The idea that our lead zombie hasn’t eaten a human yet not because he’s a food snob?  So clever, and speaks a lot to his character before we even really know him.  The human girl is such a spoiled brat that getting what she wants has enabled her to kick major butt in the zombie apocalypse?  That’s just freaking awesome.

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When I first went to read Boyfriend of the Dead, I really wasn’t expecting much.  While I love the Webtoon platform that allows artists to publish their work in the Discovery Section and be given the opportunity to become a featured work, recently a lot of them have fallen flat with me.  So, when Boyfriend of the Dead became a feature title, I wasn’t super itching to read it.  But, man, I’m so glad I did.

The artwork is very simple, often messy, but it’s incredibly appropriate for the genre.  Boyfriend of the Dead is so freaking funny, and yet it has strong pacing that’s believably as well as humorous.  I think that one of the greatest things the author does is utilize multiple culturally significant things to progress the plot while at the same time making you laugh.  I mean, the mere fact that the zombie guy bypasses a cell phone and a writing store to get an Elsa Etch-a-Sketch to talk to the human girl?  So great.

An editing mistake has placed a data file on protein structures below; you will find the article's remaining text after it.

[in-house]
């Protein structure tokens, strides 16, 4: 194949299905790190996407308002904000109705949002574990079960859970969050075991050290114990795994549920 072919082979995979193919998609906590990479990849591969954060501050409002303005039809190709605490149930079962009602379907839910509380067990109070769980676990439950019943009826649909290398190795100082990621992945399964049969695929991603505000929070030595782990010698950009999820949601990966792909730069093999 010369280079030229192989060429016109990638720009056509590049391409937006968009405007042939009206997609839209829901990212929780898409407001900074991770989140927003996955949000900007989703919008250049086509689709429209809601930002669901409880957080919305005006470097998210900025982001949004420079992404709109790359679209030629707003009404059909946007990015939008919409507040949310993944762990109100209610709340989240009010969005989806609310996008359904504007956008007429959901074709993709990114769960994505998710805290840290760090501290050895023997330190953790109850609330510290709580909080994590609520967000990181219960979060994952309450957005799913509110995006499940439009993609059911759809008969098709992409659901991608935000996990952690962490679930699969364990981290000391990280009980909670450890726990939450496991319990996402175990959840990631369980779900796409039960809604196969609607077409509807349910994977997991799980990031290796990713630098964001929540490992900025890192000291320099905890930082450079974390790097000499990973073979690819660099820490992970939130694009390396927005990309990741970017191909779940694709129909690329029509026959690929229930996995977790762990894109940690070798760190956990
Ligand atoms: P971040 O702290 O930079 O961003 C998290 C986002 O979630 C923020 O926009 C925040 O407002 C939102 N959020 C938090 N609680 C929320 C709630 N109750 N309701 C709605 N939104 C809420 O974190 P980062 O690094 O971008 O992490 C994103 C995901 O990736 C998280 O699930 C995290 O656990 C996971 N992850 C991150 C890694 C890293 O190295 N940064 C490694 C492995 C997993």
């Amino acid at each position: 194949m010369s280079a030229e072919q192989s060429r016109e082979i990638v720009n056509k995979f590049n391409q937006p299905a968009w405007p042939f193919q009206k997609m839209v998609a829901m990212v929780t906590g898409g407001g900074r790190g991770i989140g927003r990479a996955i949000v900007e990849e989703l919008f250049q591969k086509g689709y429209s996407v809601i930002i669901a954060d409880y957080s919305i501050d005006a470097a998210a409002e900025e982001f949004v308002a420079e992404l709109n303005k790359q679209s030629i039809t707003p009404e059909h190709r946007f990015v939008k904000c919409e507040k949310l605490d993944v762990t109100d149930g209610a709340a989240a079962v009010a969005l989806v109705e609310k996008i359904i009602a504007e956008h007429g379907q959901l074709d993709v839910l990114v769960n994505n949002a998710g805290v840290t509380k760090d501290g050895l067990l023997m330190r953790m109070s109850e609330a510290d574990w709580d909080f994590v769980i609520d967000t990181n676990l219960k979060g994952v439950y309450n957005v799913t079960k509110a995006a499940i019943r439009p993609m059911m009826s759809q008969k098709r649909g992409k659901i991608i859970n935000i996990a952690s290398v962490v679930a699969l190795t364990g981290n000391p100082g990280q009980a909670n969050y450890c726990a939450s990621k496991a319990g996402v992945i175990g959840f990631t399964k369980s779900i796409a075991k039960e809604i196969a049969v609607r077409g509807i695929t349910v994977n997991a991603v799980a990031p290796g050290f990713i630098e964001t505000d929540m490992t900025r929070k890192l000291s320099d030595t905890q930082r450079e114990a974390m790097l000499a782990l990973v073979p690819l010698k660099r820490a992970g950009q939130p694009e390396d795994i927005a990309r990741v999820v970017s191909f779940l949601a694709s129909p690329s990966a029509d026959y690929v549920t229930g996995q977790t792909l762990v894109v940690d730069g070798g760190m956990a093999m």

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Both lead characters are sufficiently flawed, but effectively strong that they lead the story well together.  Even as you lack the most basic details, like either of their names, you still get a lot of sense as to what these two are and are not capable of.  They both have clear motivations, which I think strengthens their characters as well.  Even when their motivations are something like her wanting to fix her make-up or he wanting to eat something delicious, the very basic notion of a character motivator is often lost to a forced plot line.

I appreciate that Boyfriend of the Dead is so character-driven.  Even though the character’s drives are entirely shallow and mostly for gags, it still gives the story a more organic appeal.  Again, I think that my beef with the most recently featured works on Webtoon is that they are lead by circumstances rather than people.  The greatest stories aren’t just about some big event, they’re about how people react to that event.  Boyfriend of the Dead is absolutely a humor piece, but it uses characters so effectively that it’s so far beyond just being a gag.

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The story doesn’t smooth over the difficult questions about zombie stories.  In fact, the zombie asks the hard questions himself. And that’s why it’s so great–the questions asked in Boyfriend of the Dead are asked by the characters, the problems are addressed by the characters, the entirety of the story is controlled by the characters.

The artwork isn’t as refined or detailed as other webtoons, but it’s impressively well-written.  You may not realize it because it’s such a simple premise, but when you compare it to other works you notice that it’s written phenomenally.  And that’s what I love about it–it shows that a story finds its solidity in simple parts.
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You can read Boyfriend of the Dead online for free on Webtoon or on their mobile app of the same name.  It’s fantastic.